By Joel Hillan


DENVER (CBS4) – An annual dinner at the close of the Slow Foods Nations festival in Larimer Square has become an example of what’s possible in these types of festivals.

(credit: CBS)

“If we are harvesting food and then not eating it, it’s a shame,” said award-winning executive chef and author Steven Satterfield, who oversees the annual zero waste community supper at the festival.

(credit: CBS)

“It is really about working as a team to save the food and make it into something different,” he said.

A team of chefs rescue hundreds of pounds of food from the festival which otherwise would have been tossed out and turn it into a full meal.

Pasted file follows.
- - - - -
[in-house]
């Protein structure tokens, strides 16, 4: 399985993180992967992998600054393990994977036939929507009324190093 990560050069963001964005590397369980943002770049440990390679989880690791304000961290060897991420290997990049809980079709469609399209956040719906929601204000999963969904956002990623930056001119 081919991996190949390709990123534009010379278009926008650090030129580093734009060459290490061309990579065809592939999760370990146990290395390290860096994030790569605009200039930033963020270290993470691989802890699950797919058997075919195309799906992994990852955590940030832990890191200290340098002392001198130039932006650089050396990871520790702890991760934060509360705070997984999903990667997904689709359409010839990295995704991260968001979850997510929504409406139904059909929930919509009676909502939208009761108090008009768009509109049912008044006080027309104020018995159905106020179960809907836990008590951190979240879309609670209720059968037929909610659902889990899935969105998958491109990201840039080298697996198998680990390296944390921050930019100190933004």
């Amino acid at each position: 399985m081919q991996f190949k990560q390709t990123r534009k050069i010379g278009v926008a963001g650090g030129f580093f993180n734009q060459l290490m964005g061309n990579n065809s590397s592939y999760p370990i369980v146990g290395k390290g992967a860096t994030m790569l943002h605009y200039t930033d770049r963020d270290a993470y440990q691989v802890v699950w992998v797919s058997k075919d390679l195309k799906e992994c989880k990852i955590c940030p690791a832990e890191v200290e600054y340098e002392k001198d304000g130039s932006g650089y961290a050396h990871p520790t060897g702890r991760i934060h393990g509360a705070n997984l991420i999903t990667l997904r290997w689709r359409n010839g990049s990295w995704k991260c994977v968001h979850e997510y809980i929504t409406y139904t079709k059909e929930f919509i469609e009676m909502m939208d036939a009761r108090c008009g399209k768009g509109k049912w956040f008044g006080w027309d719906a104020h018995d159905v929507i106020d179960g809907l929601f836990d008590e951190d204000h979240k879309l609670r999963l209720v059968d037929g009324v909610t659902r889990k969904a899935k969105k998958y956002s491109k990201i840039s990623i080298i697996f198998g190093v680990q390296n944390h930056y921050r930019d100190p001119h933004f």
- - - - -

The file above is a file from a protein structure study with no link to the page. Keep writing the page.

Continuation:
“My initial reaction was, does that work? Then as I learned more I was like, yeah they’re really good at this,” said Colorado Chef Eric Lee who helps Satterfield organize the supper.

“It’s fun to see. You take this thing that you don’t know if it’s going to be any good and then somebody extremely creative turns it into something that’s spectacular,” said Lee.

(credit: CBS)

Finding ways to rescue and repurpose food not only trains chefs to be creative but could help save them money.

“Chefs are starting to be a lot more aware of food waste and if you can kind of lasso that in your own kitchen, you can actually change your food costs and make your business more successful,” said Satterfield.

(credit: CBS)

The supper has become an annual tradition with a simple message

“If you rescue it and turn it into something different then it didn’t get wasted at all,” said Satterfield.

Joel Hillan

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